by Bill O’Grady
In this final installment of our four-part series on The New World Order, we will examine how, in light of winning the Cold War, policymakers have been unable to settle on a set of key priorities and offer what we see as “glimpses” of a new policy emerging. In a sense, the U.S. never really wanted to be a superpower; the nation’s founding story is one of wresting independence away from a colonial power. Americans were willing to put up with the economic and political distortions that came from becoming a superpower in order to defeat communism. Now that this existential threat has ended, the political class has struggled to create a foreign policy that can simultaneously provide the required hegemonic global public goods and create a working economic policy and political coalition that will build domestic harmony.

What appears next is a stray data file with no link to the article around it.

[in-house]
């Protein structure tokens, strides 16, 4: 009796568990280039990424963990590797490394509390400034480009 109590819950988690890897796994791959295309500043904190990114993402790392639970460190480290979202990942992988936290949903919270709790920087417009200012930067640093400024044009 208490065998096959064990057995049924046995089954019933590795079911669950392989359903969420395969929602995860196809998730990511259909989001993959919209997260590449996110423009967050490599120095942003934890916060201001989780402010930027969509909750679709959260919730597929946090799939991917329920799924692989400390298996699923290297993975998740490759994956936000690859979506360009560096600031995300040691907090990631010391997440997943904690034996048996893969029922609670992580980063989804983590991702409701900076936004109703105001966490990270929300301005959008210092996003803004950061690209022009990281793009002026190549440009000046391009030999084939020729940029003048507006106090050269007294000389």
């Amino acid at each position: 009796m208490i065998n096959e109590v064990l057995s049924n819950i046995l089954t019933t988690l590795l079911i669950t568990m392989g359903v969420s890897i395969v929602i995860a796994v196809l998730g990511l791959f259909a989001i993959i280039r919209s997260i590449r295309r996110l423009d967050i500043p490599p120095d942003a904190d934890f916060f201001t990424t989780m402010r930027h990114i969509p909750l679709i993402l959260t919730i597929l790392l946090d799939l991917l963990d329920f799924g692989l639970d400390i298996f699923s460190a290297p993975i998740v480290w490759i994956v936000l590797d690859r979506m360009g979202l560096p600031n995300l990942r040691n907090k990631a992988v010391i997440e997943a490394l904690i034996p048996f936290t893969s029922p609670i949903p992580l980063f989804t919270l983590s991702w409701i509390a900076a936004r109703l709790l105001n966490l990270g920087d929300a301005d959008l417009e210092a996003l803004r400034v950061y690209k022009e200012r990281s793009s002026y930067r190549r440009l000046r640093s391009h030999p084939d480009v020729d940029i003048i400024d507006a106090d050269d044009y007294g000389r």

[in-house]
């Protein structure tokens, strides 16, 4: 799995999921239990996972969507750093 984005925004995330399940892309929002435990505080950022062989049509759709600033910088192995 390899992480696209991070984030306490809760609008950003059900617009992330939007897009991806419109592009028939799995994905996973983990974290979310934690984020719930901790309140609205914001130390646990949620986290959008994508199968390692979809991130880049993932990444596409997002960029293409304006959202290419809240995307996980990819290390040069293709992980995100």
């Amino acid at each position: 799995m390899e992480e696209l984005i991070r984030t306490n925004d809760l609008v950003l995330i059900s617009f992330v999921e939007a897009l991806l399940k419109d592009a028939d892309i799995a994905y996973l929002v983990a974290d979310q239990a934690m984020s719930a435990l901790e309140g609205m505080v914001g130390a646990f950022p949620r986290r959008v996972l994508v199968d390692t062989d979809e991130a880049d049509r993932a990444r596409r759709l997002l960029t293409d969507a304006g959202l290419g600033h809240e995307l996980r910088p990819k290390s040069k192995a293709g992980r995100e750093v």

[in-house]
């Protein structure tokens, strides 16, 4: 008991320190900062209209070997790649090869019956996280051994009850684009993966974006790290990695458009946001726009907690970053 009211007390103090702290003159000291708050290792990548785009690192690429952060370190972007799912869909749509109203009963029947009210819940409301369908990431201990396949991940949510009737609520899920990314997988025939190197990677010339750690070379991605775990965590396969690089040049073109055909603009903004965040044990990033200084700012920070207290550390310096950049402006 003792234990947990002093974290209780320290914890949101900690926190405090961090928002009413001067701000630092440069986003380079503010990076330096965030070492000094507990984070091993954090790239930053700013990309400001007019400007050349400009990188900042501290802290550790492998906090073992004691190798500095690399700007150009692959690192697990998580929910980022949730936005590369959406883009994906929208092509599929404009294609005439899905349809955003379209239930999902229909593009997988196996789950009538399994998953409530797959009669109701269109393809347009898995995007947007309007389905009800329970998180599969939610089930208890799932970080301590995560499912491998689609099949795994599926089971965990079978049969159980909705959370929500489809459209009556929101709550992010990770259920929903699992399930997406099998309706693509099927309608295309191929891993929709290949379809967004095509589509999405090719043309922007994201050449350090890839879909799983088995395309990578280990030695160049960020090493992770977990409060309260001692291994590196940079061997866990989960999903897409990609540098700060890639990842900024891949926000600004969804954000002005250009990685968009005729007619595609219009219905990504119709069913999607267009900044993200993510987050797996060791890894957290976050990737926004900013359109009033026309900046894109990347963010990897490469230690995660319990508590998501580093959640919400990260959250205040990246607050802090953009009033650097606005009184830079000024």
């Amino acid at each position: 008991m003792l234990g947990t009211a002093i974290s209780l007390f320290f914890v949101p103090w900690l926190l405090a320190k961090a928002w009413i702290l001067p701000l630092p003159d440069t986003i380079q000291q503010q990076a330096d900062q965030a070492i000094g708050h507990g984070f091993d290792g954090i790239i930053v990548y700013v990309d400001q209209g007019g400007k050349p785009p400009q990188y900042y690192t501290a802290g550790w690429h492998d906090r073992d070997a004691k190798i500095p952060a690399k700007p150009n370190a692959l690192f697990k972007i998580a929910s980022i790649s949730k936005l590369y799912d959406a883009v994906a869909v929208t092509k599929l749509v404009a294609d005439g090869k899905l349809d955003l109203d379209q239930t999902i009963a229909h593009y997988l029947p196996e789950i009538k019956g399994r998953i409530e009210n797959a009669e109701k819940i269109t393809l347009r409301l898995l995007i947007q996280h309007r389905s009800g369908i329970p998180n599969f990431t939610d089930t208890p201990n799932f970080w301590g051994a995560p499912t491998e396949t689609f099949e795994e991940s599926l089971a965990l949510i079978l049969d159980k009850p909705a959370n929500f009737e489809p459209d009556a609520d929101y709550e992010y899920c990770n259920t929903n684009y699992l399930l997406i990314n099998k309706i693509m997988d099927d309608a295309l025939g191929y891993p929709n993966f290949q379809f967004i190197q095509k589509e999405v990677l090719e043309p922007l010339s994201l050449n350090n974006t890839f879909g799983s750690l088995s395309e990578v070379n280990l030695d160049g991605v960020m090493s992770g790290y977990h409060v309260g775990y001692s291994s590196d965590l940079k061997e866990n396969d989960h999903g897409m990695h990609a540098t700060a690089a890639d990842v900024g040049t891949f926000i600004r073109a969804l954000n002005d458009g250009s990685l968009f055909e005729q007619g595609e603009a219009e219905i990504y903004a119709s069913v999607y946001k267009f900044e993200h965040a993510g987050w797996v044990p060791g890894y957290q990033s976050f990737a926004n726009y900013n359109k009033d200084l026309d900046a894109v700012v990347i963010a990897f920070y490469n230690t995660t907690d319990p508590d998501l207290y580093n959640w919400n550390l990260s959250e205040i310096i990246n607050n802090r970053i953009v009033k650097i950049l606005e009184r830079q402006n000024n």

In this report, we will recap why the current policy mix is unsustainable and yet, why the U.S. remains indispensable for world peace and global growth. And so, if the U.S. cannot be replaced anytime soon, American policymakers need to create a solution that will allow the U.S. to fulfill at least some of the hegemon’s responsibilities and also create a sustainable domestic economy and political coalition. We will conclude with a broad examination of the potential long-term market effects from this evolving New World Order.